The four, worth a total of pounds 400m, represent a wide variety of schemes as they are the prototypes for what might become a major part of the pounds 2bn a year national road programme, if private companies are prepared to take on this type of contract.
They are the 19-mile M1-A1 Yorkshire link road around Leeds estimated to cost pounds 190m; the pounds 145m A1 widening between Alconbury and Peterborough; bypasses and widening of the A419/A417 between Swindon and Gloucester ( pounds 35m) and the construction of the Haltwhistle by-pass and other improvements costing pounds 10m to a 53-mile section of the A69 between Carlisle and Newcastle. The contractors will also have to maintain the roads for between 15 and 25 years. All four schemes have successfully completed the public inquiry stage.
Mr Watts said: 'This is a way of bringing forward schemes that otherwise we might not have been able to start as soon.'
While the private sector has funded river crossings, such as the Dartford and Severn projects, where it is easy to recoup investment through conventional tolls, this is the first time that private finance will be brought in to pay for ordinary roads.
The Department of Transport wants the bidders, who it is expected will start work next summer, to design, build, finance and operate the roads. They will be financed partly through 'shadow tolls' paid by the Department for every car and lorry using the road and partly by rewards formeeting standards relating, for example, to the quality of maintenance and the number of road works.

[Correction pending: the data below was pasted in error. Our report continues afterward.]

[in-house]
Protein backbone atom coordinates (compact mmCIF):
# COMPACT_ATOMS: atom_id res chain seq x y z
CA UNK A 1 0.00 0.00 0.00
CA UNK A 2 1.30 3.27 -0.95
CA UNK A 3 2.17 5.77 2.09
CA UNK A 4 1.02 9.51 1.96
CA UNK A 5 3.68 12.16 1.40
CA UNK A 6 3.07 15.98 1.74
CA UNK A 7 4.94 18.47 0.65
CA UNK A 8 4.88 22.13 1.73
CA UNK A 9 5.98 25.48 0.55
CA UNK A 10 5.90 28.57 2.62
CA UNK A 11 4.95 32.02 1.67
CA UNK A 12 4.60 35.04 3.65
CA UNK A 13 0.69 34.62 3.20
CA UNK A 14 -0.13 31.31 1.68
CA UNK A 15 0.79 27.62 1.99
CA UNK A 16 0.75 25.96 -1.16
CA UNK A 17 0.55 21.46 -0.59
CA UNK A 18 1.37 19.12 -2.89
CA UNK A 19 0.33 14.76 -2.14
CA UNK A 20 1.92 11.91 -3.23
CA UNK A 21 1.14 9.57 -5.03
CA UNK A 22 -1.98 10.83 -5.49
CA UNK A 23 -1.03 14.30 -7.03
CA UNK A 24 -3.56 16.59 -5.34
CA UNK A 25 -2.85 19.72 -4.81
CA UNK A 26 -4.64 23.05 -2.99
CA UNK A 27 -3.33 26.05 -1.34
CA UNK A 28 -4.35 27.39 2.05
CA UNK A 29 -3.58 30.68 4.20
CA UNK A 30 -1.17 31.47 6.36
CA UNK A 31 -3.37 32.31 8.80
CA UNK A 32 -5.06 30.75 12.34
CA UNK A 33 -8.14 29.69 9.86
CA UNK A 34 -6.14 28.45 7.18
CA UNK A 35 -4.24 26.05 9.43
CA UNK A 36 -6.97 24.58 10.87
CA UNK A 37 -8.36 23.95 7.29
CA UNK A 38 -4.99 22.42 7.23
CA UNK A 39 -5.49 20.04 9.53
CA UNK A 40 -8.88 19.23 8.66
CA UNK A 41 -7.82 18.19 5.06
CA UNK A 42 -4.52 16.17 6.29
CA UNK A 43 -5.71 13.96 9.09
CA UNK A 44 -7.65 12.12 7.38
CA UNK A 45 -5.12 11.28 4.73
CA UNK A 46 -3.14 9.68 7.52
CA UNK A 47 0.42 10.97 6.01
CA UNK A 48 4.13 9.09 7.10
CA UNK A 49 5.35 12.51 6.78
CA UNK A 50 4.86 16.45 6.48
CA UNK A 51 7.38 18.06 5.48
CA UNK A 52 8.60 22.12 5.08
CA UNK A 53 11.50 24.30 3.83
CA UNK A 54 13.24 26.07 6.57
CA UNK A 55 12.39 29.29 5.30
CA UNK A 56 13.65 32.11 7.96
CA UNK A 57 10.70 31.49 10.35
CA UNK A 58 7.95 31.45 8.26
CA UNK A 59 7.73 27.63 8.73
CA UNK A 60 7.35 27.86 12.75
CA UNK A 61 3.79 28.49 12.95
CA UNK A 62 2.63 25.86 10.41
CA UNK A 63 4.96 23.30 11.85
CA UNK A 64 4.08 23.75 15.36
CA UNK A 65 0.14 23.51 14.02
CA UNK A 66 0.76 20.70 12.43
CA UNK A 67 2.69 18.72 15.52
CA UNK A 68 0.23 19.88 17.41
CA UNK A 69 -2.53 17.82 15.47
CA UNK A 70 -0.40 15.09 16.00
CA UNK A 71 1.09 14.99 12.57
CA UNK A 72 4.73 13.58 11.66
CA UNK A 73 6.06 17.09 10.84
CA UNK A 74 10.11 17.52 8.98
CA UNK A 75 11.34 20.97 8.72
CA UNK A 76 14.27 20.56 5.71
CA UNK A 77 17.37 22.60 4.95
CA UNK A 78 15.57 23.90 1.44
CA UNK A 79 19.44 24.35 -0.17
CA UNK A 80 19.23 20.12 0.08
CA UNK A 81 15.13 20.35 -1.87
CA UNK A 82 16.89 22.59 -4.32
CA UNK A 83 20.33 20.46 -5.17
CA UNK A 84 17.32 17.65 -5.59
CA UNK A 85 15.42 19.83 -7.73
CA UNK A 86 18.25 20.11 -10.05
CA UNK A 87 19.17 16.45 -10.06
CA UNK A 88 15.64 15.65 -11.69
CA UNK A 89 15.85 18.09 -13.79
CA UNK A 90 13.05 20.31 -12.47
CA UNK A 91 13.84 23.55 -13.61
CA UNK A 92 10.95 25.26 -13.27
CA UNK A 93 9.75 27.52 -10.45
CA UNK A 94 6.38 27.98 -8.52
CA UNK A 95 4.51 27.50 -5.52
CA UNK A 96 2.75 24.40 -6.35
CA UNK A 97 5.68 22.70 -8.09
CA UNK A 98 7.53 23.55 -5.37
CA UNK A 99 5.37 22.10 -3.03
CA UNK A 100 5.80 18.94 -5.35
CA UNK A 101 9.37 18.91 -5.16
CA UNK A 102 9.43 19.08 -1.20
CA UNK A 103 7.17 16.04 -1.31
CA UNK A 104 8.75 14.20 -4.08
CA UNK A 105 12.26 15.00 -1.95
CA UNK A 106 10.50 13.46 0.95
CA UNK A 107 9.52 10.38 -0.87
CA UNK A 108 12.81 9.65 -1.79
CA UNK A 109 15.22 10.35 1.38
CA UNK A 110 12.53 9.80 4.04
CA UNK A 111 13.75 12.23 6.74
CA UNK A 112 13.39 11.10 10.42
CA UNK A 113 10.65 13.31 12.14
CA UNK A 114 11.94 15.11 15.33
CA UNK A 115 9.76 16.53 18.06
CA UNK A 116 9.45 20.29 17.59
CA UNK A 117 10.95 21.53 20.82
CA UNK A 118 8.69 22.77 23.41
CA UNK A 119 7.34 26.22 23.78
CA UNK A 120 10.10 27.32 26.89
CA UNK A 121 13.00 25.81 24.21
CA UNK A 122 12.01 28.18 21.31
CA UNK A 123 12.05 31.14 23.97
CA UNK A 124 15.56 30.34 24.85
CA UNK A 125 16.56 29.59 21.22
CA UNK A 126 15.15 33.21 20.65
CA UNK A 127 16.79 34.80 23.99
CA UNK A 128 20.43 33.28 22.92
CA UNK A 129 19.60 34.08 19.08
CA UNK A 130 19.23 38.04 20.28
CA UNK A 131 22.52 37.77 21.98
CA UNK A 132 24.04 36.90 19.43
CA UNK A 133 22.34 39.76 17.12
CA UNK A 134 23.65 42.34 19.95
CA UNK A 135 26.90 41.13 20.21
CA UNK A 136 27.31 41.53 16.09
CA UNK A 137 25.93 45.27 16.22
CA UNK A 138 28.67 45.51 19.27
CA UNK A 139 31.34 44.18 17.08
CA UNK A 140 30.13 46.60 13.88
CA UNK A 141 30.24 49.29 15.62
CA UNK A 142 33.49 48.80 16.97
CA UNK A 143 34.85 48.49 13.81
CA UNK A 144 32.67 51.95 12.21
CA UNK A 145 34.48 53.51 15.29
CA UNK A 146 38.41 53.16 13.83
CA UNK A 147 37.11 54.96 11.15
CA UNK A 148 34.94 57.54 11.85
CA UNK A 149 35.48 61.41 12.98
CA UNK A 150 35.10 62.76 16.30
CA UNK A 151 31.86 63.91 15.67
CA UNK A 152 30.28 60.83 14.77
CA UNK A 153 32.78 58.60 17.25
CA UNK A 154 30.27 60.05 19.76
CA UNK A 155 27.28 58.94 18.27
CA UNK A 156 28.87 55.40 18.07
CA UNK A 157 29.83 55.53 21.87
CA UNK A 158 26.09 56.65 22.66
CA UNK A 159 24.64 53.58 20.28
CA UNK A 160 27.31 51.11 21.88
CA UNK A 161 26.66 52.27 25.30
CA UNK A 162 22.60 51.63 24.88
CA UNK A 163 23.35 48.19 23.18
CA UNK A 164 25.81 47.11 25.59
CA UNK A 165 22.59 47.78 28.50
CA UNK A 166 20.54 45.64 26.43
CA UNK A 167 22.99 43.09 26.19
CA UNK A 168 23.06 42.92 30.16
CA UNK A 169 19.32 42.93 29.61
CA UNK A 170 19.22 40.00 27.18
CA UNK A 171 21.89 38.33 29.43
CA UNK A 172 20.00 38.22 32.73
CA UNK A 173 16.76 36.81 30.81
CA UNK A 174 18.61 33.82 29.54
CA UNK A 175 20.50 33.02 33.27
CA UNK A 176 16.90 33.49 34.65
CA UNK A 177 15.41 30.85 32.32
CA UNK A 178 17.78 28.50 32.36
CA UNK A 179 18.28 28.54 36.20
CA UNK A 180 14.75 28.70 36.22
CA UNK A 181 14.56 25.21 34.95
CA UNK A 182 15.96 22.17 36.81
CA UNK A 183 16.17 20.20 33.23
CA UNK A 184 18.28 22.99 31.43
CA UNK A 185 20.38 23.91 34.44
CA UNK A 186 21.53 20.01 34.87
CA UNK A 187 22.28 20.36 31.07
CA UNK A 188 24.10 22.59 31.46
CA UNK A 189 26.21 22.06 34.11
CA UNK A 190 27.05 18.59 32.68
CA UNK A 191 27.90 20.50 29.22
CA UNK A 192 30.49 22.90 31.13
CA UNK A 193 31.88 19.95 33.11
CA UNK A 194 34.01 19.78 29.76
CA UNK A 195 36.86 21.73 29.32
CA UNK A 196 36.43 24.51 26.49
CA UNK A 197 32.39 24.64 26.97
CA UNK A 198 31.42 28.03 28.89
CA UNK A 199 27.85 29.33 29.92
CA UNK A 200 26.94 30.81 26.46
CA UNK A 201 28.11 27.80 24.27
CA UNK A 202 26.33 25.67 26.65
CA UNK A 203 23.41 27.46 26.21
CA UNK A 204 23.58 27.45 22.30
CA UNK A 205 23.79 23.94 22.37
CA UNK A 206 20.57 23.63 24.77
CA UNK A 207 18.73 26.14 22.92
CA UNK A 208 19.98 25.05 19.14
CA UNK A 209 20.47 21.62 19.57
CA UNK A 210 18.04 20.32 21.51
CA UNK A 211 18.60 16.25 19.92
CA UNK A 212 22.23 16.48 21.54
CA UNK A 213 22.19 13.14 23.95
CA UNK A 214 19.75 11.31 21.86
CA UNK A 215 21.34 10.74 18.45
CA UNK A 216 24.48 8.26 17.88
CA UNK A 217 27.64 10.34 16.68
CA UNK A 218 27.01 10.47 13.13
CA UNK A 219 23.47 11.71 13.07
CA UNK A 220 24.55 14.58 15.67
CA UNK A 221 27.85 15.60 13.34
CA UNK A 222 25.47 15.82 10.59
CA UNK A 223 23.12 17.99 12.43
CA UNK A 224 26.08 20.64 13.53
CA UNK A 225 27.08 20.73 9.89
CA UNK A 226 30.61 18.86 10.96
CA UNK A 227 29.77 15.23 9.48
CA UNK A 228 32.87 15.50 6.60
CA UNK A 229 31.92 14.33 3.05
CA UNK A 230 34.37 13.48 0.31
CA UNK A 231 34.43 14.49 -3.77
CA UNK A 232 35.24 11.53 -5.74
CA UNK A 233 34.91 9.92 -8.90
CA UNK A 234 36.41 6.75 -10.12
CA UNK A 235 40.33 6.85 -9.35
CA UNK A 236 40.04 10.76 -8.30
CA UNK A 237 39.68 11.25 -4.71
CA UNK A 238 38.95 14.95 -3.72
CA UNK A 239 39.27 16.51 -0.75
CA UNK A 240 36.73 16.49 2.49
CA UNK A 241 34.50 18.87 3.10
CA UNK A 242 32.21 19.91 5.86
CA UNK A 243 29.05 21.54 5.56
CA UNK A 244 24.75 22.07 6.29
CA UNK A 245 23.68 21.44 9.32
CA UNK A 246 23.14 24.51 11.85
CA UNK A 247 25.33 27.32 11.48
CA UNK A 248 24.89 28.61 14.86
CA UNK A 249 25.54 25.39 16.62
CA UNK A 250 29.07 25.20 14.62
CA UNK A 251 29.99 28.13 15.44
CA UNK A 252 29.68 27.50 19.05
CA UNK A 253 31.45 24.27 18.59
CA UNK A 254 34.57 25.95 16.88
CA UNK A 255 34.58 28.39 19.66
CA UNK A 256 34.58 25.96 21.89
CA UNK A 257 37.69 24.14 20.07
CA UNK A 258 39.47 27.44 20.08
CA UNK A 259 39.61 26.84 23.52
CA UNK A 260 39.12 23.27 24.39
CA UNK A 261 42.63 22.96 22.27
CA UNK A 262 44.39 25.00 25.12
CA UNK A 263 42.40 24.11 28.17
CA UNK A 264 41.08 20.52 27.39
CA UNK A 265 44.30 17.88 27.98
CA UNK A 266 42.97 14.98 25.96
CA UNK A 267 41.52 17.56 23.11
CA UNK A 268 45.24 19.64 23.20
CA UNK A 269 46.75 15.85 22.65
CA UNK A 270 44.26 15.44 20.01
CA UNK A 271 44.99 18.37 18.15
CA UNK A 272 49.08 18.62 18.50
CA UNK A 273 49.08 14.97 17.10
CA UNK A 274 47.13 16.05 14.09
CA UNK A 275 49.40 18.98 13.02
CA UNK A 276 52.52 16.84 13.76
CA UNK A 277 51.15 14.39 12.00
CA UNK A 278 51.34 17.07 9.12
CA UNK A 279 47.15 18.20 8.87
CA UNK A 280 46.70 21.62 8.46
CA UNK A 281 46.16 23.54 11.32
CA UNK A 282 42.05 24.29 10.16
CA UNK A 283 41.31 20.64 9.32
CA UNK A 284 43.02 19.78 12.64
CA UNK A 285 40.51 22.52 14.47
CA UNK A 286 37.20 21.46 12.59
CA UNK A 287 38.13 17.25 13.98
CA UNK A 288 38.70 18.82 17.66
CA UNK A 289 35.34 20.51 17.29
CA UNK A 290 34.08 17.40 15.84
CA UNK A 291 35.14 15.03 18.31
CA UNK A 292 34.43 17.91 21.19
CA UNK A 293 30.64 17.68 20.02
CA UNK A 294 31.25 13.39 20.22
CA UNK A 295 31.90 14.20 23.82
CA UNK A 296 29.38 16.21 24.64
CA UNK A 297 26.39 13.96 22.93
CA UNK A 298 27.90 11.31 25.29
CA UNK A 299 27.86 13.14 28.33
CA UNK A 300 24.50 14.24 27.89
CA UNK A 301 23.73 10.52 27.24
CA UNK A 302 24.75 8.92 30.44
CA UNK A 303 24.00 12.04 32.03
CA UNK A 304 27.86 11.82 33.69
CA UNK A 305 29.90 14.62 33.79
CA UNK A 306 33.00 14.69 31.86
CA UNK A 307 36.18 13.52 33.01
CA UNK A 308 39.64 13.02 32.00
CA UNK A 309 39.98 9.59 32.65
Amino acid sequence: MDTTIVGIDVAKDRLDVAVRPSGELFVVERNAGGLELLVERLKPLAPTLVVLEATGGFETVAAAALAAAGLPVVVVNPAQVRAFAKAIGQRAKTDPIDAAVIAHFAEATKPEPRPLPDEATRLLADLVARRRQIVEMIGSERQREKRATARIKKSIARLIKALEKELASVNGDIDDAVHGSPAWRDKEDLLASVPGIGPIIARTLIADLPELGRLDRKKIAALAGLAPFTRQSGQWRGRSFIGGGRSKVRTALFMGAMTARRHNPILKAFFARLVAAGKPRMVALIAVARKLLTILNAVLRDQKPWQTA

Mr Watts was unable to say what the level of each 'shadow toll' is likely to be. Motorists will notice no difference since the toll will be paid by the Government to the contractor.
The contractors will be expected to take on a substantial burden of risk, particularly over traffic levels but also on unexpectedly high costs of construction and maintenance, and some City analysts doubt whether the Government will be able to find contractors ready to take on such high levels of uncertainty.
While the roads lobby broadly welcomed the new concept as it allows some road schemes to be brought forward, the British Road Federation warned: 'If shadow tolling is going to deliver long-term benefits, then it must be accompanied by an increase in resources available.'Reuse content